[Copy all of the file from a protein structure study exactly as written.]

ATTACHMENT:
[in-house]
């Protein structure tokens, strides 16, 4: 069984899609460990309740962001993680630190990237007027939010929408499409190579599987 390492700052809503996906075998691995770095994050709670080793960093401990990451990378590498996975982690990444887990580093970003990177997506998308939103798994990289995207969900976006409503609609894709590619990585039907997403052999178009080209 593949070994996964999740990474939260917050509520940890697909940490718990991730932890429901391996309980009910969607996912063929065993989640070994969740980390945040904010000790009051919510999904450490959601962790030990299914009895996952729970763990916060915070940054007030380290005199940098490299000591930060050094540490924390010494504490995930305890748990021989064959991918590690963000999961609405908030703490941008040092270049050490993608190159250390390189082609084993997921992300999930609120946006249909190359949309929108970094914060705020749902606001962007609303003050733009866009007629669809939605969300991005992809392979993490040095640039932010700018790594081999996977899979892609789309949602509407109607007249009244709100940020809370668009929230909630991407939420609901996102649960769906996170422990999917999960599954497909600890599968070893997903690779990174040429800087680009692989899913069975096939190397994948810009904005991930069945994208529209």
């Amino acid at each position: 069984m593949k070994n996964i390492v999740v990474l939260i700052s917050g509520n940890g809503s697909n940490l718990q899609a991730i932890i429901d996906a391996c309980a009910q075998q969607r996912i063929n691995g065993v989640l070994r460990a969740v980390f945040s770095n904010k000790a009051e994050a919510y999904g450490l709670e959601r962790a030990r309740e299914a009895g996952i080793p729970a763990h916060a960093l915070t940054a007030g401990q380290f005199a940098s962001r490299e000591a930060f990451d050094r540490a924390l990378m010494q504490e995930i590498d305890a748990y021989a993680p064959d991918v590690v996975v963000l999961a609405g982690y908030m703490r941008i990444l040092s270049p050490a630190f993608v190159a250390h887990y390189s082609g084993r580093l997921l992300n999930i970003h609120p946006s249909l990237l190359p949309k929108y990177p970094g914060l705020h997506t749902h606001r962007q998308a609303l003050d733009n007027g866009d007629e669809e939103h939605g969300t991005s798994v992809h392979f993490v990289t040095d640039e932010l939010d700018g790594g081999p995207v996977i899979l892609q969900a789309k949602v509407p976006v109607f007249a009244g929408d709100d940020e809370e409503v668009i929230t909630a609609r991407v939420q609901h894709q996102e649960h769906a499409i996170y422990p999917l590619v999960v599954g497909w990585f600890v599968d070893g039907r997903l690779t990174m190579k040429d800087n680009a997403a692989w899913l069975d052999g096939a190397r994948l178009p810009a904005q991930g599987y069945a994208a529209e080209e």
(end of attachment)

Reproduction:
[in-house]
């Protein structure tokens, strides 16, 4: 069984899609460990309740962001993680630190990237007027939010929408499409190579599987 390492700052809503996906075998691995770095994050709670080793960093401990990451990378590498996975982690990444887990580093970003990177997506998308939103798994990289995207969900976006409503609609894709590619990585039907997403052999178009080209 593949070994996964999740990474939260917050509520940890697909940490718990991730932890429901391996309980009910969607996912063929065993989640070994969740980390945040904010000790009051919510999904450490959601962790030990299914009895996952729970763990916060915070940054007030380290005199940098490299000591930060050094540490924390010494504490995930305890748990021989064959991918590690963000999961609405908030703490941008040092270049050490993608190159250390390189082609084993997921992300999930609120946006249909190359949309929108970094914060705020749902606001962007609303003050733009866009007629669809939605969300991005992809392979993490040095640039932010700018790594081999996977899979892609789309949602509407109607007249009244709100940020809370668009929230909630991407939420609901996102649960769906996170422990999917999960599954497909600890599968070893997903690779990174040429800087680009692989899913069975096939190397994948810009904005991930069945994208529209």
């Amino acid at each position: 069984m593949k070994n996964i390492v999740v990474l939260i700052s917050g509520n940890g809503s697909n940490l718990q899609a991730i932890i429901d996906a391996c309980a009910q075998q969607r996912i063929n691995g065993v989640l070994r460990a969740v980390f945040s770095n904010k000790a009051e994050a919510y999904g450490l709670e959601r962790a030990r309740e299914a009895g996952i080793p729970a763990h916060a960093l915070t940054a007030g401990q380290f005199a940098s962001r490299e000591a930060f990451d050094r540490a924390l990378m010494q504490e995930i590498d305890a748990y021989a993680p064959d991918v590690v996975v963000l999961a609405g982690y908030m703490r941008i990444l040092s270049p050490a630190f993608v190159a250390h887990y390189s082609g084993r580093l997921l992300n999930i970003h609120p946006s249909l990237l190359p949309k929108y990177p970094g914060l705020h997506t749902h606001r962007q998308a609303l003050d733009n007027g866009d007629e669809e939103h939605g969300t991005s798994v992809h392979f993490v990289t040095d640039e932010l939010d700018g790594g081999p995207v996977i899979l892609q969900a789309k949602v509407p976006v109607f007249a009244g929408d709100d940020e809370e409503v668009i929230t909630a609609r991407v939420q609901h894709q996102e649960h769906a499409i996170y422990p999917l590619v999960v599954g497909w990585f600890v599968d070893g039907r997903l690779t990174m190579k040429d800087n680009a997403a692989w899913l069975d052999g096939a190397r994948l178009p810009a904005q991930g599987y069945a994208a529209e080209e």